Varsity Coaches

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Signs of Over-training for Sports Athletes

Many athletes today train harder then ever before, and often follow strict diets and workout regiments year round, leaving little time for their bodies to recover. Chronic over-training can both affect athletes performance and signal the storage of fat.

Physical training is a form of stress that is applied to the body. When your body experiences stress, it releases a hormone called cortisol from the adrenal gland. The primary function is to release glucose (insulin) into the blood at times of acute stress. The more stress you place on your body, the more cortisol released.

One of the effects of chronic over-training is an excess of cortisol in the body, resulting in higher baseline cortisol levels and insulin levels which can block fat metabolism, sending it to the waistline for storage. Excess cortisol also breaks down muscle tissue and suppresses immune defenses, which is the opposite effect the athlete and coaches desire.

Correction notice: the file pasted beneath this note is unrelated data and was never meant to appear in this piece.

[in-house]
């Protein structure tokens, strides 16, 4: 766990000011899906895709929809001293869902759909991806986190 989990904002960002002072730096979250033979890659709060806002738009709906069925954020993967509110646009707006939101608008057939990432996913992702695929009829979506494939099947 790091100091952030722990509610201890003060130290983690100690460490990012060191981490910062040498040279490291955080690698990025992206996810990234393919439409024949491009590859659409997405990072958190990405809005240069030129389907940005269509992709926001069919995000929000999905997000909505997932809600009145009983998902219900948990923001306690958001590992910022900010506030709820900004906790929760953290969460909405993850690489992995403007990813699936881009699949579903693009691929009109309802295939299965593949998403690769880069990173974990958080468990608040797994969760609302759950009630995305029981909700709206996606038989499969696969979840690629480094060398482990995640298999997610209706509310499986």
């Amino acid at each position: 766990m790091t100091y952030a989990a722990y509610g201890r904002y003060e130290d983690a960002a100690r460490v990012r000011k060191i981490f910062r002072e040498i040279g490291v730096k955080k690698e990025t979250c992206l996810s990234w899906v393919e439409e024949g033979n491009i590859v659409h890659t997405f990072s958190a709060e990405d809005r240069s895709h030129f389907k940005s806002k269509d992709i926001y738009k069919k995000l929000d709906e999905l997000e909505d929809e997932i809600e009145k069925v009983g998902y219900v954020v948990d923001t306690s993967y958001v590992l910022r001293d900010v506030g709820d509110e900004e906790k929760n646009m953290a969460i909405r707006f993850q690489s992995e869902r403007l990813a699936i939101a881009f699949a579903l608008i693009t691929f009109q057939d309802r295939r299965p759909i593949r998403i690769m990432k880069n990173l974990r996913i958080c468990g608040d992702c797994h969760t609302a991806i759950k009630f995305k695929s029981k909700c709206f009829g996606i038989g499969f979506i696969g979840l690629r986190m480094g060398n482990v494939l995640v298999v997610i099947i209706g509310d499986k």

What Can Coaches & Athletes Do?

  • Ensure athletes are getting adequate recovery and restoration time. Remember it is better to under-train than to over-train, and take that mentality into your program design planning.
  • Recognize the following signs of over-training in athletes:
    • Insomnia
    • Decrease in appetite
    • Decrease in performance
    • Loss of coordination
    • Prolonged recovery
    • Amenorrhea
    • Increase in muscle soreness
    • Loss of body weight
    • Elevated heart rate
    • Chronic fatigue
    • Decreased motivation
    • Weakened immune system

Expand the Reach is a web based resource for coaches, athletes of all levels, parents and community organizations to support Mental Wellness, and early intervention for better performance in sport & life. 

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